Sports and Faith Book 2: More Stories of the Devoted and the Devout takes a Look at Bob Cousy and many other stars.
The Boston Celtics were not a very good basketball team before Bob Cousy arrived from Holy Cross in 1950. Cousy became the most beloved athlete in Boston. The “Houdini of the Hardwood” was a great ball-handler, passer, and shooter. He was only 6-foot-1, but he had speed and quickness, great peripheral vision, big hands, and long arms. He played for the Celtics from 1950-1963 and during that time he led the league in assists for eight years in a row and played in six championship seasons. His record breaking 28 assists in a single game that he set in 1959 held until 1978 when Kevin Porter got 29. He scored 16,960 points in his career—an average of 18.4 per game. He had 6,959 assists—an average of 7.5 per game. He averaged 5.2 rebounds per game and he held an .803 foul shooting percentage.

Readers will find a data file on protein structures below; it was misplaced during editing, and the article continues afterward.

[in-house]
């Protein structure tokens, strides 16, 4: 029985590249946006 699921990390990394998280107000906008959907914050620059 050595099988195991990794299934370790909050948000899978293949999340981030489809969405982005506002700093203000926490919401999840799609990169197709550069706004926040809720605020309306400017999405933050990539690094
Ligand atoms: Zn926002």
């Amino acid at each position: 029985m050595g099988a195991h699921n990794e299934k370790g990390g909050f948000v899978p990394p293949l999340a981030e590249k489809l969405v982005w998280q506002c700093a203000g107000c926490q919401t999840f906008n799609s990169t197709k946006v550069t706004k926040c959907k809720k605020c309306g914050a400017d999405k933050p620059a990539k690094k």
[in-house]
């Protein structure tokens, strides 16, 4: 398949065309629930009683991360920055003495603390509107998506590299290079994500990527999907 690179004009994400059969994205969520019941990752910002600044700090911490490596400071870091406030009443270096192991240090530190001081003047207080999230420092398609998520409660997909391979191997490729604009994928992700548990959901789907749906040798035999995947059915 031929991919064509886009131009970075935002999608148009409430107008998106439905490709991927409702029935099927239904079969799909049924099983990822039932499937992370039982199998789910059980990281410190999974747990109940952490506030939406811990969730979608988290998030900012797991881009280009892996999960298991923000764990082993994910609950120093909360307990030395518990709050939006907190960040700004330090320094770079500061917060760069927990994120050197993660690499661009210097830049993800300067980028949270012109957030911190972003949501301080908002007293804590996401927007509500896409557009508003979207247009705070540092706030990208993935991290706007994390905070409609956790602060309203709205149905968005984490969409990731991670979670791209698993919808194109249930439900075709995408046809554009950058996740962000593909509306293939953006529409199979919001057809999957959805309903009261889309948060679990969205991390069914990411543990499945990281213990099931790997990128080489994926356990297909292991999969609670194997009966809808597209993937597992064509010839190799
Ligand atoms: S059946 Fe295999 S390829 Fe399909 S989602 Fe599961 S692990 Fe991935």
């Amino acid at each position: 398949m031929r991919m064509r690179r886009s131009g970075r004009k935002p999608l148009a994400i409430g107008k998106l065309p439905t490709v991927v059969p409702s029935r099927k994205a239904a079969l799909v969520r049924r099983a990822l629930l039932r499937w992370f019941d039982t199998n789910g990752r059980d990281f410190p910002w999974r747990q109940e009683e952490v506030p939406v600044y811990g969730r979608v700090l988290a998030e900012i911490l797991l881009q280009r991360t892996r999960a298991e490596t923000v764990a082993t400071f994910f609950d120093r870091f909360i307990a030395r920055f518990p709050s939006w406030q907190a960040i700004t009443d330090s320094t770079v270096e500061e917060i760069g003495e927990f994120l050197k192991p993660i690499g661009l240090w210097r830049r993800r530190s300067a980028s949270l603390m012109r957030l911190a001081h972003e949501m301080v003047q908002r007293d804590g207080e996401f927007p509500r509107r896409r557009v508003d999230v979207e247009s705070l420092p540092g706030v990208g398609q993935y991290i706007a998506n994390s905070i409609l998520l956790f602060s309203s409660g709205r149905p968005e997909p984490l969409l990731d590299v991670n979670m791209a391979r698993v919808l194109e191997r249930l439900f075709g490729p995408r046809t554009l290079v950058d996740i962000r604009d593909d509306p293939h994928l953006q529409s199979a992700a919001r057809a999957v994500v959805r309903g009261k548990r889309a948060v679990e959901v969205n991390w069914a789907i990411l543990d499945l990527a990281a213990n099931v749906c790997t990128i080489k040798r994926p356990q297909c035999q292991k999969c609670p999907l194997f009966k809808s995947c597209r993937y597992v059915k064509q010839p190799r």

Cousy was an NBA All-Star every season he played and was named the All-Star Game Most Valuable Player in 1954 and 1957. He was named the NBA Most Valuable Player in 1957. His play excited the Boston fans and the city developed a taste for the game. His 50 point performance in a playoff win against Syracuse in 1953 made an impression on fans that they simply never forgot. He went 30–32 at the free throw line and scored 12 points in the game’s fourth overtime period.
His behind the- back dribbling and passing punctuated his approach that was part showman, part street ball, but all explosive.